In the first half there is a scene where Sonam Kapoor’s character Avni Sharma tries to kiss her potential suitor much to the shock and bewilderment of the latter. Both the parties feel offended and parts ways after a heated exchange that includes the girl accusing the guy of being a ‘mother lover’ – a common term used to make fun of guys who don’t fit into the expected image of being macho. Sonam Kapoor – visibly angry and upset – gets together with one of her ‘veeres’/friends and starts crying and together they start passing judgements and calling names like ‘he must be gay’. Now recreate the scene in your mind with a gender role reversal; with Sonam/Avni being the one forced by the guy for a kiss and the guy passing judgments and calling her names. Sounds wrong? How many times have you seen in Hindi films – a loutish guy relentlessly pursuing the attention of a pretty lass and vilifying her image once the proposal or advances are rejected and nipped in the bud. Fortunately or unfortunately ‘Veere Di Wedding’ is a film where the privilege of ‘my body my rules’ is strictly restricted only to women.
What is the problem, you ask? Sonam/Avni is a well privileged, well educated and a well earning lawyer who have never faced discrimination in her life due to her gender. She is a product of today’s time who knows her rights and demands for gender equality. She should have been a passionate and all encompassing kind of person but instead she succumbs to being an ‘avla nari’/the weaker sex, whenever the opportunity arises. The thing is the film never promised to be a satire or a social commentary on sexism and it cannot claim to be one now. What’s even more interesting is that moments after being feeling rejected by a man who wouldn’t kiss her, she sleeps with a lecher – in her own words – in a drunken rage and the circumstances of leading towards ‘the act’ are very vague and shady to say the least. But who are we to judge as long as she had fun, right? The next morning she wakes up and fake-whimpers like a dumb blonde and say something on the line of ‘did I really sleep with you?’ One thing can be concluded from the film that if every strong, independent woman behaves like her than the Harvey Weinsteins of the world have nothing to worry about. All they need to do is look well groomed, dance well, have six pack abs, smile creepily and offer the fairer sex a glass of alcohol.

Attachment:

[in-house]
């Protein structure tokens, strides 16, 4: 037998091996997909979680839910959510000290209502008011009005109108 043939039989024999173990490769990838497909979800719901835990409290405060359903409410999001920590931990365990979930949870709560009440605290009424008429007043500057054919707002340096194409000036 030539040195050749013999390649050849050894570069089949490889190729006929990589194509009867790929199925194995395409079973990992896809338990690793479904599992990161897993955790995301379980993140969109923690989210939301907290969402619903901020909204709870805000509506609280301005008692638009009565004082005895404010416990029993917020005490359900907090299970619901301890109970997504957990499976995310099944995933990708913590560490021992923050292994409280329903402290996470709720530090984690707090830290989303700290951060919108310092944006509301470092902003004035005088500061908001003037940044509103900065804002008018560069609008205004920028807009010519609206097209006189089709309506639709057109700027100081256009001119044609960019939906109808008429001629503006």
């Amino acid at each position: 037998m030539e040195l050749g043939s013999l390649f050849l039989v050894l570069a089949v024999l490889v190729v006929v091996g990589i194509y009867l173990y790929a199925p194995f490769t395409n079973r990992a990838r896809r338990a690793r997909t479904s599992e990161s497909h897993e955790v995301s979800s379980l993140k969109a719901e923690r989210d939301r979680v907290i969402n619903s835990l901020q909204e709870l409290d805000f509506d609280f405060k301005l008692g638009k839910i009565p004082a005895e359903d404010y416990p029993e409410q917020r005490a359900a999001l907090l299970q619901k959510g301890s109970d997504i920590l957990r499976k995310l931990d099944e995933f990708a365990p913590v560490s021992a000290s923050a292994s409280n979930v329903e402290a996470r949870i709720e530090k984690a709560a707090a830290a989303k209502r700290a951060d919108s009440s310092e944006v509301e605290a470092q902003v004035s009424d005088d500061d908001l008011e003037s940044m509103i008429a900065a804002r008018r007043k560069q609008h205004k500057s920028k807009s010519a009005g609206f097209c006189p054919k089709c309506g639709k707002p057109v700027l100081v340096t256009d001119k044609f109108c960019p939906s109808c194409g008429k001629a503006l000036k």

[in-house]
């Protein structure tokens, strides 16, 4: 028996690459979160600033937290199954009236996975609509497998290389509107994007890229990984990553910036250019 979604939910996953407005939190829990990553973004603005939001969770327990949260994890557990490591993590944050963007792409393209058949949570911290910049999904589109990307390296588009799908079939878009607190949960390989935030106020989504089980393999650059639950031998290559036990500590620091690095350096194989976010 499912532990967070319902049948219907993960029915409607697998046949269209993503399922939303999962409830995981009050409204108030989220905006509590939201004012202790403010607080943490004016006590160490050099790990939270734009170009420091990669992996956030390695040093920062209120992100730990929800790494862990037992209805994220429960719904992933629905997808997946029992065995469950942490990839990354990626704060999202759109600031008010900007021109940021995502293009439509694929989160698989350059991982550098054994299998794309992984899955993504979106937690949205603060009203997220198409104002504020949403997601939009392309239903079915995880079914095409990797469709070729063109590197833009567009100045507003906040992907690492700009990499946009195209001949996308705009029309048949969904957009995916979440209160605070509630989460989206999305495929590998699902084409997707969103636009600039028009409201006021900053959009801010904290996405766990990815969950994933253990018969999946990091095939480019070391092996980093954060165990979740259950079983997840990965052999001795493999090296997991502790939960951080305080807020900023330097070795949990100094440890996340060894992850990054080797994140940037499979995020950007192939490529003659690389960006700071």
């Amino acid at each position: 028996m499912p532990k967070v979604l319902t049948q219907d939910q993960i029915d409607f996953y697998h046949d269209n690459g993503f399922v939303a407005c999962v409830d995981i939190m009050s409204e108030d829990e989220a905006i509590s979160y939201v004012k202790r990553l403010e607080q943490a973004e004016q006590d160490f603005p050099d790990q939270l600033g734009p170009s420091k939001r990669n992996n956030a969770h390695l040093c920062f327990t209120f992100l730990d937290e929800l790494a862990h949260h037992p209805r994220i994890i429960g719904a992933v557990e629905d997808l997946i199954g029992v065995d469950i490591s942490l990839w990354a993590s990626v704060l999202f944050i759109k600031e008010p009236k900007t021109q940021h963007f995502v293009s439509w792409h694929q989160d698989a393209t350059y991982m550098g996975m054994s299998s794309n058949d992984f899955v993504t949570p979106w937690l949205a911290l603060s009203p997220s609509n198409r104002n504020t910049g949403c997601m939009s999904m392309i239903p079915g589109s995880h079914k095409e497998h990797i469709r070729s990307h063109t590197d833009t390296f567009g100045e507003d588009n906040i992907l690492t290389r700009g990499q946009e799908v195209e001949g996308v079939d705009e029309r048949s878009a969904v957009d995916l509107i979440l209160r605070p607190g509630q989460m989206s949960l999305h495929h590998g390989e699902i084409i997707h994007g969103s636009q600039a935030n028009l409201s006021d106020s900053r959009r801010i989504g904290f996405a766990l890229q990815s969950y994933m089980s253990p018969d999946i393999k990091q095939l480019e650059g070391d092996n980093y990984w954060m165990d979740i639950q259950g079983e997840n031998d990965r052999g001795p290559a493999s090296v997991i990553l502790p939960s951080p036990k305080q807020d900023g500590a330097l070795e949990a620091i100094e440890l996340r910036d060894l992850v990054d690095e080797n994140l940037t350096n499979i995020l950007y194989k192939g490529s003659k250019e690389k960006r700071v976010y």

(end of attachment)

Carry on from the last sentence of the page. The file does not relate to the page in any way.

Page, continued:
One cannot help but compare the film to the other ‘all male buddy flicks’ like ‘Dil Chahta Hai (DCH)’, ‘Zindagi Na Milegi Dobara (ZNMD)’, Pyaar Ka Punchnama (PKP)’ series and the recently released ‘Sonu Ke Titu Ki Sweety (SKTKS)’. Content wise ‘Veere Di Wedding’ doesn’t even come close to the maturity and path breaking treatment of DCH and ZNMD. Also these two films had strong female characters like that of Dimple Kapadia and Katrina Kaif. Even PKP and SKTKS were made with good intentions and never cross the line of colloquialism and light hearted fun. ‘Veere’ on the other hand is propaganda for male bashing from the word go where homosexual/effeminate characters are either dance choreographers or overtly sweet uncles who cannot control or hold their limbs. Husbands are always at fault even though a marriage is falling apart due to the fault of both the parties. On a not-so-trivial level where ‘Veere’ scores over the above mentioned films is that it dares to cast a plus sized actor (Shikha Talsania) as one of the female protagonists.